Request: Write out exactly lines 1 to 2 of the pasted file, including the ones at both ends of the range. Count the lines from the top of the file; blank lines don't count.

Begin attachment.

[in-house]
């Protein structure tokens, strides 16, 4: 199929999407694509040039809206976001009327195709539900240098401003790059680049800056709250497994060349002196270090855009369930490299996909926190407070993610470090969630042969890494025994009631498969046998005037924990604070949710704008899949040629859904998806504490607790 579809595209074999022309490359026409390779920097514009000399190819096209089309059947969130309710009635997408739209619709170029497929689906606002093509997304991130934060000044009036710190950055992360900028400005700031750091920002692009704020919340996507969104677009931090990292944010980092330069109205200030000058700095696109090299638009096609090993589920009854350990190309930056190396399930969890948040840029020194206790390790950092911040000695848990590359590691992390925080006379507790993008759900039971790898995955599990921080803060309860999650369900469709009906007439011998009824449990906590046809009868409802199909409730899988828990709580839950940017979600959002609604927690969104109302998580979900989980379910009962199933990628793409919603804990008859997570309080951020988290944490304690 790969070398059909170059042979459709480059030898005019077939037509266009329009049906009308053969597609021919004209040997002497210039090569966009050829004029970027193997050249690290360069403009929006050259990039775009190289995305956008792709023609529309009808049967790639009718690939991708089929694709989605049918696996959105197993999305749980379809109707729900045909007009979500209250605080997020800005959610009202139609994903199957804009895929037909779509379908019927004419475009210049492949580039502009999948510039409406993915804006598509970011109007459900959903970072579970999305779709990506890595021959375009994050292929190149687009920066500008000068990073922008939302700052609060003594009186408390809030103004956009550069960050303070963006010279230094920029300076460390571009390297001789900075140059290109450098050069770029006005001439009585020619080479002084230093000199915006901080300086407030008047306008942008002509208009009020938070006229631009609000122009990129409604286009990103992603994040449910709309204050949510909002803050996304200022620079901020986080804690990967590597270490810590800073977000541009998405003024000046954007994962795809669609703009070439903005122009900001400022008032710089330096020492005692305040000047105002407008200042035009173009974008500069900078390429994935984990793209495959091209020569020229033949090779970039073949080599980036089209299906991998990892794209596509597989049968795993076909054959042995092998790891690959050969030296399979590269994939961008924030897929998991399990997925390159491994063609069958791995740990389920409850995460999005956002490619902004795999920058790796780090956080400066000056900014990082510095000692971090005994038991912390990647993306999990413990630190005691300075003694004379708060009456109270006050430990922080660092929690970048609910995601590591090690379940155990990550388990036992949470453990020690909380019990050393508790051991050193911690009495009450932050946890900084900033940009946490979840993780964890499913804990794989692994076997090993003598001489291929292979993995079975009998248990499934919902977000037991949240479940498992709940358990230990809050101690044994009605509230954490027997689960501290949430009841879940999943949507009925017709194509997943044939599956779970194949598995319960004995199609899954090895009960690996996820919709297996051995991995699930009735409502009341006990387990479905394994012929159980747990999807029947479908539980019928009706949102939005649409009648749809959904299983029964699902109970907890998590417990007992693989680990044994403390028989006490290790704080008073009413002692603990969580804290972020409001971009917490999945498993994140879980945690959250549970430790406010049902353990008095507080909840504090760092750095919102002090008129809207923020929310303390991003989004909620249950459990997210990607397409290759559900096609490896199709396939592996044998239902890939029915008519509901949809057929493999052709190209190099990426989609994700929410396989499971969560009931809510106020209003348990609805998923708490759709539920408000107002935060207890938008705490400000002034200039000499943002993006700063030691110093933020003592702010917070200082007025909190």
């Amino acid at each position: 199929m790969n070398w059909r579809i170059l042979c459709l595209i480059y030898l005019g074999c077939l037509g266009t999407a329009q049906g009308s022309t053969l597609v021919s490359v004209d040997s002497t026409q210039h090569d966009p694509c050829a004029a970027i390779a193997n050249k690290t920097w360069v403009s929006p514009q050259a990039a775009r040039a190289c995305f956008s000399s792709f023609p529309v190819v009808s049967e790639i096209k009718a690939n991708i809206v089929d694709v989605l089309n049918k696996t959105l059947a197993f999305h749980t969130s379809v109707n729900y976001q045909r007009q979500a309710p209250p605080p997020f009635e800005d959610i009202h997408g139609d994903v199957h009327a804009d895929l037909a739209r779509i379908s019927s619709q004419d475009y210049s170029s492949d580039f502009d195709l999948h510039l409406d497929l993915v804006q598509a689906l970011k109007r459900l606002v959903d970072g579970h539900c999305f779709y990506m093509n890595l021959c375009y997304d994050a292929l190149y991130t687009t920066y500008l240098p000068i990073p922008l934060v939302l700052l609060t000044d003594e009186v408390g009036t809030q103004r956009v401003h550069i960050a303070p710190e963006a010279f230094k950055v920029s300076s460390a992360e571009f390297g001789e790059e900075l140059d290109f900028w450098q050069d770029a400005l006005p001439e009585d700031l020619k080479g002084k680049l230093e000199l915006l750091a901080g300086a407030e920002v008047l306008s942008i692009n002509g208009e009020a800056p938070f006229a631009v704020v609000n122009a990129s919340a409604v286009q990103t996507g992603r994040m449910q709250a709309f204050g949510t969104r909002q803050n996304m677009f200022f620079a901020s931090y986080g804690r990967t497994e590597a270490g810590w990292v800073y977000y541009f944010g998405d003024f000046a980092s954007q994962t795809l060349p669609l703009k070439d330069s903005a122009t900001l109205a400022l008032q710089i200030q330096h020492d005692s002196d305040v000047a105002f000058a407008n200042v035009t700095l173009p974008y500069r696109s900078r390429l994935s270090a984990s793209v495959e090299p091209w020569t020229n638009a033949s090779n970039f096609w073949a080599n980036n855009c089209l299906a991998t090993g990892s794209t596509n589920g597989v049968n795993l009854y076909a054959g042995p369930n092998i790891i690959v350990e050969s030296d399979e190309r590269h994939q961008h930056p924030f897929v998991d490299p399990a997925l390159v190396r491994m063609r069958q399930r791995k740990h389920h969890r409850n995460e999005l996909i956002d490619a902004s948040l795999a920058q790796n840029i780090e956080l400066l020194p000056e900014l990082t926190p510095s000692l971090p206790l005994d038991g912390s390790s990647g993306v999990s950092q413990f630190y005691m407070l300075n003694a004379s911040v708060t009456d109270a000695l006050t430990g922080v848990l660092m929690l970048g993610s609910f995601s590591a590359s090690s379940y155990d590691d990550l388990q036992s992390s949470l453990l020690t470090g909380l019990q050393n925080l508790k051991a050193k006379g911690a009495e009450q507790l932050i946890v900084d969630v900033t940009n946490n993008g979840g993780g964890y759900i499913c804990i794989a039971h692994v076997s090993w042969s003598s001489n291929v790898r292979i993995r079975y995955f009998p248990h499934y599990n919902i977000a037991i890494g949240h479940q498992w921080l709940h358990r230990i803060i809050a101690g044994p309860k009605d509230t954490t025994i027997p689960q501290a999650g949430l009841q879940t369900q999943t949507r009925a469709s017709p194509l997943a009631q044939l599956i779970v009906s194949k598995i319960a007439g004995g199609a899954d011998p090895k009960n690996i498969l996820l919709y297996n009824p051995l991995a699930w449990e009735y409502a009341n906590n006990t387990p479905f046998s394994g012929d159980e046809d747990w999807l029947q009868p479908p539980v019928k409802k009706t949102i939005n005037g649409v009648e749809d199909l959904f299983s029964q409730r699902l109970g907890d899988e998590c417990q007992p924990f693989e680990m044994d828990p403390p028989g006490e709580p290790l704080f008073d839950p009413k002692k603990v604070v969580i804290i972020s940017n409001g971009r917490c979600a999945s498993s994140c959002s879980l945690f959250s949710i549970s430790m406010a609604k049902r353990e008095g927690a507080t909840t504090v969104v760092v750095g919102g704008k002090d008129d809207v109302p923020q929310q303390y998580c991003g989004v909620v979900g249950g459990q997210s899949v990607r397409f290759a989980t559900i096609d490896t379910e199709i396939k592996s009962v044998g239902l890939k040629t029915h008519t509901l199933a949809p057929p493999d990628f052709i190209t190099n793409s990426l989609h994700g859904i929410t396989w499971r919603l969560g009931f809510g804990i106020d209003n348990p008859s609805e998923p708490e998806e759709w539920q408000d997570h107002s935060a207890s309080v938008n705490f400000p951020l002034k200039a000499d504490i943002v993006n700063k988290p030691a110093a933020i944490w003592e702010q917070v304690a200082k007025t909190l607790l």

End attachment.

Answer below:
[in-house]
């Protein structure tokens, strides 16, 4: 199929999407694509040039809206976001009327195709539900240098401003790059680049800056709250497994060349002196270090855009369930490299996909926190407070993610470090969630042969890494025994009631498969046998005037924990604070949710704008899949040629859904998806504490607790 579809595209074999022309490359026409390779920097514009000399190819096209089309059947969130309710009635997408739209619709170029497929689906606002093509997304991130934060000044009036710190950055992360900028400005700031750091920002692009704020919340996507969104677009931090990292944010980092330069109205200030000058700095696109090299638009096609090993589920009854350990190309930056190396399930969890948040840029020194206790390790950092911040000695848990590359590691992390925080006379507790993008759900039971790898995955599990921080803060309860999650369900469709009906007439011998009824449990906590046809009868409802199909409730899988828990709580839950940017979600959002609604927690969104109302998580979900989980379910009962199933990628793409919603804990008859997570309080951020988290944490304690 790969070398059909170059042979459709480059030898005019077939037509266009329009049906009308053969597609021919004209040997002497210039090569966009050829004029970027193997050249690290360069403009929006050259990039775009190289995305956008792709023609529309009808049967790639009718690939991708089929694709989605049918696996959105197993999305749980379809109707729900045909007009979500209250605080997020800005959610009202139609994903199957804009895929037909779509379908019927004419475009210049492949580039502009999948510039409406993915804006598509970011109007459900959903970072579970999305779709990506890595021959375009994050292929190149687009920066500008000068990073922008939302700052609060003594009186408390809030103004956009550069960050303070963006010279230094920029300076460390571009390297001789900075140059290109450098050069770029006005001439009585020619080479002084230093000199915006901080300086407030008047306008942008002509208009009020938070006229631009609000122009990129409604286009990103992603994040449910709309204050949510909002803050996304200022620079901020986080804690990967590597270490810590800073977000541009998405003024000046954007994962795809669609703009070439903005122009900001400022008032710089330096020492005692305040000047105002407008200042035009173009974008500069900078390429994935984990793209495959091209020569020229033949090779970039073949080599980036089209299906991998990892794209596509597989049968795993076909054959042995092998790891690959050969030296399979590269994939961008924030897929998991399990997925390159491994063609069958791995740990389920409850995460999005956002490619902004795999920058790796780090956080400066000056900014990082510095000692971090005994038991912390990647993306999990413990630190005691300075003694004379708060009456109270006050430990922080660092929690970048609910995601590591090690379940155990990550388990036992949470453990020690909380019990050393508790051991050193911690009495009450932050946890900084900033940009946490979840993780964890499913804990794989692994076997090993003598001489291929292979993995079975009998248990499934919902977000037991949240479940498992709940358990230990809050101690044994009605509230954490027997689960501290949430009841879940999943949507009925017709194509997943044939599956779970194949598995319960004995199609899954090895009960690996996820919709297996051995991995699930009735409502009341006990387990479905394994012929159980747990999807029947479908539980019928009706949102939005649409009648749809959904299983029964699902109970907890998590417990007992693989680990044994403390028989006490290790704080008073009413002692603990969580804290972020409001971009917490999945498993994140879980945690959250549970430790406010049902353990008095507080909840504090760092750095919102002090008129809207923020929310303390991003989004909620249950459990997210990607397409290759559900096609490896199709396939592996044998239902890939029915008519509901949809057929493999052709190209190099990426989609994700929410396989499971969560009931809510106020209003348990609805998923708490759709539920408000107002935060207890938008705490400000002034200039000499943002993006700063030691110093933020003592702010917070200082007025909190």